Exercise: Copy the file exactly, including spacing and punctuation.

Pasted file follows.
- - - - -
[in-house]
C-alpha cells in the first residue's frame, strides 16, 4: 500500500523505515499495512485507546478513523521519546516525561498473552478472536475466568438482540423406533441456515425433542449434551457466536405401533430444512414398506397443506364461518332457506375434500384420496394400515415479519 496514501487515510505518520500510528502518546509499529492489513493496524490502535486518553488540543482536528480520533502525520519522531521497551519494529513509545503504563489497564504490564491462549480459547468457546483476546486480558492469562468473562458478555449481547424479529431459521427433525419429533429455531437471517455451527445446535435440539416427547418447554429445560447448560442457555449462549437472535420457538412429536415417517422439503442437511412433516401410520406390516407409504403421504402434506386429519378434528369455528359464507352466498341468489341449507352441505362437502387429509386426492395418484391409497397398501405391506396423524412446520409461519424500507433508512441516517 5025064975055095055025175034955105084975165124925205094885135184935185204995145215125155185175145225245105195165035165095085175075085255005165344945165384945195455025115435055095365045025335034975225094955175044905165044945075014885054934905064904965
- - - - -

[in-house]
C-alpha cells in the first residue's frame, strides 16, 4: 500500500523505515499495512485507546478513523521519546516525561498473552478472536475466568438482540423406533441456515425433542449434551457466536405401533430444512414398506397443506364461518332457506375434500384420496394400515415479519 496514501487515510505518520500510528502518546509499529492489513493496524490502535486518553488540543482536528480520533502525520519522531521497551519494529513509545503504563489497564504490564491462549480459547468457546483476546486480558492469562468473562458478555449481547424479529431459521427433525419429533429455531437471517455451527445446535435440539416427547418447554429445560447448560442457555449462549437472535420457538412429536415417517422439503442437511412433516401410520406390516407409504403421504402434506386429519378434528369455528359464507352466498341468489341449507352441505362437502387429509386426492395418484391409497397398501405391506396423524412446520409461519424500507433508512441516517 5025064975055095055025175034955105084975165124925205094885135184935185204995145215125155185175145225245105195165035165095085175075085255005165344945165384945195455025115435055095365045025335034975225094955175044905165044945075014885054934905064904965